ANTIQUES & FINE ART FAIR OPENS IN NEW YORK Brian and Anna Haughton unveil the 15th annual installment of the International Fine Art and Antique Dealers Show at the Seventh Regiment Armory in New York, Oct. 17-23, 2003. Mounted in cooperation with the National Antique & Art Dealers Association of America, the fair features 70 top dealers from around the world, ranging from Agnew's (London) and A la Vieille Russie (New York) to Vallois (Paris) and Axel Vervoordt (Belgium).
New exhibitors at the fair include John Alexander Ltd. (Philadelphia), Cove Landing (New York), Douglas Dawson Gallery (Chicago), MacConnal-Mason Gallery (London), Emmanuel Moatti (Paris), Lillian Nassau (New York), Grard Orts (Paris), and Amells Stockholm-London (London).
General admission is $16, and includes a copy of the catalogue. The gala preview on Oct. 16 benefits Memorial Sloan-Kettering Cancer Center. Tickets begin at $200; see www.haughton.com for more info.
ART IN GENERAL STUDIO TOUR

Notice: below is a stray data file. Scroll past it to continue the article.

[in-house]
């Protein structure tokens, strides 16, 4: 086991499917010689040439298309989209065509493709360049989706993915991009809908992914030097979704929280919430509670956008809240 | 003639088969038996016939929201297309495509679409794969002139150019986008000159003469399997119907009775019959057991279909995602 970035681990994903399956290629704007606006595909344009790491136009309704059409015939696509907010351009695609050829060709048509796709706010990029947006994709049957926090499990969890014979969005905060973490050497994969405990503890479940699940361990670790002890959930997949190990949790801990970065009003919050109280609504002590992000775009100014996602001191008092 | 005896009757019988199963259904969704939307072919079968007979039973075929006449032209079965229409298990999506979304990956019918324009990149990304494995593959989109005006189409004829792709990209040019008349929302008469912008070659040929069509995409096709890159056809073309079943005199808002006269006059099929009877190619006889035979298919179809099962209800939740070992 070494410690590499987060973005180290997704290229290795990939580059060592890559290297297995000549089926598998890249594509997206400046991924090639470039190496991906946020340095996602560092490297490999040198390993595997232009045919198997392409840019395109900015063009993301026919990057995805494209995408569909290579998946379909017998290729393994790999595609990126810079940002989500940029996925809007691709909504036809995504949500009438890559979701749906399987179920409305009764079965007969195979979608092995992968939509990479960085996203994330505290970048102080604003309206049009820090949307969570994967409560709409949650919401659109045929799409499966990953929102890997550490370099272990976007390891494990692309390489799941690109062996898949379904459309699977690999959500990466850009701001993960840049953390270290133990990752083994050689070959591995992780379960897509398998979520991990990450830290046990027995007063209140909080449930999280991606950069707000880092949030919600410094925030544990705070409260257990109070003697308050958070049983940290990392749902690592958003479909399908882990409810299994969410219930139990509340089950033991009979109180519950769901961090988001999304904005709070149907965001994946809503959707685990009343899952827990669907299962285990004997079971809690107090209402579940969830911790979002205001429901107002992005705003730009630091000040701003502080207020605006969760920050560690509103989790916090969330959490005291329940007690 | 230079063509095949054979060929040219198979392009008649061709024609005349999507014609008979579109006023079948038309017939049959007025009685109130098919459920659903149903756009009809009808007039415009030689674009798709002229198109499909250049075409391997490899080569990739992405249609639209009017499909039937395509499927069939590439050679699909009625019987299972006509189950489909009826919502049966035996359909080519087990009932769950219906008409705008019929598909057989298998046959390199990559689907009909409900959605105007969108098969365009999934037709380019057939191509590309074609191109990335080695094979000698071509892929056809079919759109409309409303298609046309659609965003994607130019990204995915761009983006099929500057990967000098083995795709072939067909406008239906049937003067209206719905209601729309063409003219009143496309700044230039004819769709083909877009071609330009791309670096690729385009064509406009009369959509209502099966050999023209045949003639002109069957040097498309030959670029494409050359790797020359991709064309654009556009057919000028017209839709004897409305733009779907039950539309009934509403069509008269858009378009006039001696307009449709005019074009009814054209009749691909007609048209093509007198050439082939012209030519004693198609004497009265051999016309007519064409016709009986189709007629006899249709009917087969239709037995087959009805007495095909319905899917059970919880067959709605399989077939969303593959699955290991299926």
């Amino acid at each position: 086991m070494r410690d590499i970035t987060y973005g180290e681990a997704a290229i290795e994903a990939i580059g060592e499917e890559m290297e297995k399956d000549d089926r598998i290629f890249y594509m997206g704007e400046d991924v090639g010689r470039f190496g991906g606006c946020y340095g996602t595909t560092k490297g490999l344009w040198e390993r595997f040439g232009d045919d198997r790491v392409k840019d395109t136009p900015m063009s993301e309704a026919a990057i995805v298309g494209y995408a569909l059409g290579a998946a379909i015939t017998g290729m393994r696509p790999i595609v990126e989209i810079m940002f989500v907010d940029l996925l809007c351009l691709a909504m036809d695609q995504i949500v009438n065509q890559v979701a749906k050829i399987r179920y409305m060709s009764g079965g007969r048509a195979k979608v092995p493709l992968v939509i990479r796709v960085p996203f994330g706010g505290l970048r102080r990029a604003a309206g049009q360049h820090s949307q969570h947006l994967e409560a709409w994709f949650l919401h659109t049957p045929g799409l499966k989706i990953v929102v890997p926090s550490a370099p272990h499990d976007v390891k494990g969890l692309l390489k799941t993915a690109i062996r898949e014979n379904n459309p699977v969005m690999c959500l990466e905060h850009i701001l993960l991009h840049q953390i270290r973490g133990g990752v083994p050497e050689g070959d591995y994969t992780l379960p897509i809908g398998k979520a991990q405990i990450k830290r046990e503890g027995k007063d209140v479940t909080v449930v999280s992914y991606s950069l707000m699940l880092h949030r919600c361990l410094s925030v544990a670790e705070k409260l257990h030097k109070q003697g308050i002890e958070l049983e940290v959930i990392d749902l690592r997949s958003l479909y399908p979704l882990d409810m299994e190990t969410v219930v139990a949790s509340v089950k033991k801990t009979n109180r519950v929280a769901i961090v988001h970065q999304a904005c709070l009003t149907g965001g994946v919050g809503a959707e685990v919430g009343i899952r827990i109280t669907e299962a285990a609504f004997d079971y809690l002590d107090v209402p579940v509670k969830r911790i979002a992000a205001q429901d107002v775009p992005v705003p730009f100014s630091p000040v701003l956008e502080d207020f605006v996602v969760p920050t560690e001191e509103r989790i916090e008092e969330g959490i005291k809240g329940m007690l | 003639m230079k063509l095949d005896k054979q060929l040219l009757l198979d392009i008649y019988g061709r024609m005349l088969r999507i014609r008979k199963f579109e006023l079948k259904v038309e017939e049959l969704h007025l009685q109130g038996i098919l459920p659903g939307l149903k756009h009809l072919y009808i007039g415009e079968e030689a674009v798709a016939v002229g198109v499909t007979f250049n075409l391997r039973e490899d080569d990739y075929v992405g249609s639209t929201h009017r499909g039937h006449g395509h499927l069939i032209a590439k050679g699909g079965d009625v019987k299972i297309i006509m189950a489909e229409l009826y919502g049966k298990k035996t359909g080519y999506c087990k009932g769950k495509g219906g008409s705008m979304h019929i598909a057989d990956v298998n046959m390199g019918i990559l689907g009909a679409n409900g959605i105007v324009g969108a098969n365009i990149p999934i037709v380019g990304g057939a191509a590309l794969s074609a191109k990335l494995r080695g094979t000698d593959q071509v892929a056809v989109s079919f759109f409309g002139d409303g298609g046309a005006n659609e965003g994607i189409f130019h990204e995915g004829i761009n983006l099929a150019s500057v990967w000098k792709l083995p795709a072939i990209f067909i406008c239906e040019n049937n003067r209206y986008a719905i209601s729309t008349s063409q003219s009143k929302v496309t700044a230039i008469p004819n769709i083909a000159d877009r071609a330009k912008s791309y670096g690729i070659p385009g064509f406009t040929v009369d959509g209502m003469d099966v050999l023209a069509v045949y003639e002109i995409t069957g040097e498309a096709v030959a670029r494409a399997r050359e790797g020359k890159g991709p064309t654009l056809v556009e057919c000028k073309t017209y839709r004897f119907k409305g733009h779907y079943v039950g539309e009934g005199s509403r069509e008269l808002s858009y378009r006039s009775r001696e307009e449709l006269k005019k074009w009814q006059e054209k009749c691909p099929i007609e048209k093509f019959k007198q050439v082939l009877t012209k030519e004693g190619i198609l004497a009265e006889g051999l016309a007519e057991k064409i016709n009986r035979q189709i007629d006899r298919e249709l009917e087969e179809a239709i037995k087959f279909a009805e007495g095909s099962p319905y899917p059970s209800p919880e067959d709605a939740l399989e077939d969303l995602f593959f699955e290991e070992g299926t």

The hip downtown Manhattan alternative space Art in General holds its 12th annual Artist's Studio Benefit Tour and Reception on Saturday, Oct. 18, 2003. Thirteen different visits to artist's workshops and studios are planned, led by the likes of Zingmagazine editor Devon Dikeou, Red Dot Gallery owner Robert Goff, art collector Susan Jacoby and Museums New York publisher Larry Warsh. Participating artists range from Arman, Christo and Jeanne Claude and Will Cotton to Alix Perlstein, Spencer Tunick and Monika Weiss. Benefactors who purchase $150 tickets tour three studios and attend the reception at the West Village design studio of Diane von Furstenberg, the honorary chair of the benefit; a $500 patron's ticket includes dinner at the home of art collectors Jan and Stefan Abrams. For more info, see www.artingeneral.org.
NADA SETS ART FAIR FOR MIAMI